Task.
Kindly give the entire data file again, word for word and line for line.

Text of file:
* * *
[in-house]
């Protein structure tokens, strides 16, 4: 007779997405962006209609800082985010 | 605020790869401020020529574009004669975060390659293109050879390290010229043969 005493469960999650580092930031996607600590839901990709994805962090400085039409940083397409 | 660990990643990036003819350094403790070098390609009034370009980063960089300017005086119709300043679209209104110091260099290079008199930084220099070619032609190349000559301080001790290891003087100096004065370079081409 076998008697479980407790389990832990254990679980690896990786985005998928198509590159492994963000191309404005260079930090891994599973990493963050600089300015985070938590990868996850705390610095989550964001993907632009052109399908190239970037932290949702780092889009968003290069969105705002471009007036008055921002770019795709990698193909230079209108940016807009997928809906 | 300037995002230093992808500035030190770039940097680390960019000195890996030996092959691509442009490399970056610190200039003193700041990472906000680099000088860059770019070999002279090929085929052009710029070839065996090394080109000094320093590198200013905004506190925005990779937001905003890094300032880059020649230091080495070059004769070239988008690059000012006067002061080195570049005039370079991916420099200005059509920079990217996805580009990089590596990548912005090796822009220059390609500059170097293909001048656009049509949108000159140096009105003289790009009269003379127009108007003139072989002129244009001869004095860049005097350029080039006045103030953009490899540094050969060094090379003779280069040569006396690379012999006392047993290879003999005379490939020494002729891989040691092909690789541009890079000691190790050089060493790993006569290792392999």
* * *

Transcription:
[in-house]
């Protein structure tokens, strides 16, 4: 007779997405962006209609800082985010 | 605020790869401020020529574009004669975060390659293109050879390290010229043969 005493469960999650580092930031996607600590839901990709994805962090400085039409940083397409 | 660990990643990036003819350094403790070098390609009034370009980063960089300017005086119709300043679209209104110091260099290079008199930084220099070619032609190349000559301080001790290891003087100096004065370079081409 076998008697479980407790389990832990254990679980690896990786985005998928198509590159492994963000191309404005260079930090891994599973990493963050600089300015985070938590990868996850705390610095989550964001993907632009052109399908190239970037932290949702780092889009968003290069969105705002471009007036008055921002770019795709990698193909230079209108940016807009997928809906 | 300037995002230093992808500035030190770039940097680390960019000195890996030996092959691509442009490399970056610190200039003193700041990472906000680099000088860059770019070999002279090929085929052009710029070839065996090394080109000094320093590198200013905004506190925005990779937001905003890094300032880059020649230091080495070059004769070239988008690059000012006067002061080195570049005039370079991916420099200005059509920079990217996805580009990089590596990548912005090796822009220059390609500059170097293909001048656009049509949108000159140096009105003289790009009269003379127009108007003139072989002129244009001869004095860049005097350029080039006045103030953009490899540094050969060094090379003779280069040569006396690379012999006392047993290879003999005379490939020494002729891989040691092909690789541009890079000691190790050089060493790993006569290792392999």